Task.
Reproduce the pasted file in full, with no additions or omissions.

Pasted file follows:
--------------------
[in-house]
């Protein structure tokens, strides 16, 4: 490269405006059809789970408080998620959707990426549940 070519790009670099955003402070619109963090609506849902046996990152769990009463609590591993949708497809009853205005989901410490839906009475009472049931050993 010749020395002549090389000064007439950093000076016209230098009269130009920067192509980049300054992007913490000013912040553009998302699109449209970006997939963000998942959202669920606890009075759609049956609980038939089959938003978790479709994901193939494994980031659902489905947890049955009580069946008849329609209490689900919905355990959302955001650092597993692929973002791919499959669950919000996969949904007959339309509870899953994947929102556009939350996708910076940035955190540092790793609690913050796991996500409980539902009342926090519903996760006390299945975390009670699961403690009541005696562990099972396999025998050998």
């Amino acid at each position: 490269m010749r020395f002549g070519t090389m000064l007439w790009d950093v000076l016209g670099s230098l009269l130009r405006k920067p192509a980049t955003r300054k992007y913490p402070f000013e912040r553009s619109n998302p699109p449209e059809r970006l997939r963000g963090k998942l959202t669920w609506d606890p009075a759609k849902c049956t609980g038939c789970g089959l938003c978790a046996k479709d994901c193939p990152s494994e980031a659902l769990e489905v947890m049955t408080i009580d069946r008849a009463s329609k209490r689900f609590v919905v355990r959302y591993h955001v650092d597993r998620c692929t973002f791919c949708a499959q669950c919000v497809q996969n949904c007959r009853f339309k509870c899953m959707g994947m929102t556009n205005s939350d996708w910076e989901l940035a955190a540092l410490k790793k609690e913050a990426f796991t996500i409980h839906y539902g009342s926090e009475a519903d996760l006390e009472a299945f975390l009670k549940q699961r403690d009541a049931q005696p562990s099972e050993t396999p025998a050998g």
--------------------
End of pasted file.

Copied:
[in-house]
């Protein structure tokens, strides 16, 4: 490269405006059809789970408080998620959707990426549940 070519790009670099955003402070619109963090609506849902046996990152769990009463609590591993949708497809009853205005989901410490839906009475009472049931050993 010749020395002549090389000064007439950093000076016209230098009269130009920067192509980049300054992007913490000013912040553009998302699109449209970006997939963000998942959202669920606890009075759609049956609980038939089959938003978790479709994901193939494994980031659902489905947890049955009580069946008849329609209490689900919905355990959302955001650092597993692929973002791919499959669950919000996969949904007959339309509870899953994947929102556009939350996708910076940035955190540092790793609690913050796991996500409980539902009342926090519903996760006390299945975390009670699961403690009541005696562990099972396999025998050998």
């Amino acid at each position: 490269m010749r020395f002549g070519t090389m000064l007439w790009d950093v000076l016209g670099s230098l009269l130009r405006k920067p192509a980049t955003r300054k992007y913490p402070f000013e912040r553009s619109n998302p699109p449209e059809r970006l997939r963000g963090k998942l959202t669920w609506d606890p009075a759609k849902c049956t609980g038939c789970g089959l938003c978790a046996k479709d994901c193939p990152s494994e980031a659902l769990e489905v947890m049955t408080i009580d069946r008849a009463s329609k209490r689900f609590v919905v355990r959302y591993h955001v650092d597993r998620c692929t973002f791919c949708a499959q669950c919000v497809q996969n949904c007959r009853f339309k509870c899953m959707g994947m929102t556009n205005s939350d996708w910076e989901l940035a955190a540092l410490k790793k609690e913050a990426f796991t996500i409980h839906y539902g009342s926090e009475a519903d996760l006390e009472a299945f975390l009670k549940q699961r403690d009541a049931q005696p562990s099972e050993t396999p025998a050998g």